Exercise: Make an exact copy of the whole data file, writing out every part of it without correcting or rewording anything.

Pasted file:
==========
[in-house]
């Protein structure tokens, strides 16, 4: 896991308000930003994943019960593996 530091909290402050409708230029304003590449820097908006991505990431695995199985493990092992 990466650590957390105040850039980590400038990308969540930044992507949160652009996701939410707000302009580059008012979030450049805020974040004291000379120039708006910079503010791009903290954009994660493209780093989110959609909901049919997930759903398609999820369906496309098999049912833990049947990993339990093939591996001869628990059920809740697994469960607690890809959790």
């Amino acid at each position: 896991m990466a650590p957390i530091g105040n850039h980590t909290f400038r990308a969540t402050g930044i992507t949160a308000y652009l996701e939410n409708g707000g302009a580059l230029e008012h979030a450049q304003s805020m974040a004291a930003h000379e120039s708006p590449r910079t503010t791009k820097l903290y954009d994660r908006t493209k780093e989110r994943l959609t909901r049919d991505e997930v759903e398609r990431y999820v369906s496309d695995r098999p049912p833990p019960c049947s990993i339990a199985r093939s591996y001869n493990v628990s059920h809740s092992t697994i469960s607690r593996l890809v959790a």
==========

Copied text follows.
[in-house]
């Protein structure tokens, strides 16, 4: 896991308000930003994943019960593996 530091909290402050409708230029304003590449820097908006991505990431695995199985493990092992 990466650590957390105040850039980590400038990308969540930044992507949160652009996701939410707000302009580059008012979030450049805020974040004291000379120039708006910079503010791009903290954009994660493209780093989110959609909901049919997930759903398609999820369906496309098999049912833990049947990993339990093939591996001869628990059920809740697994469960607690890809959790």
């Amino acid at each position: 896991m990466a650590p957390i530091g105040n850039h980590t909290f400038r990308a969540t402050g930044i992507t949160a308000y652009l996701e939410n409708g707000g302009a580059l230029e008012h979030a450049q304003s805020m974040a004291a930003h000379e120039s708006p590449r910079t503010t791009k820097l903290y954009d994660r908006t493209k780093e989110r994943l959609t909901r049919d991505e997930v759903e398609r990431y999820v369906s496309d695995r098999p049912p833990p019960c049947s990993i339990a199985r093939s591996y001869n493990v628990s059920h809740s092992t697994i469960s607690r593996l890809v959790a």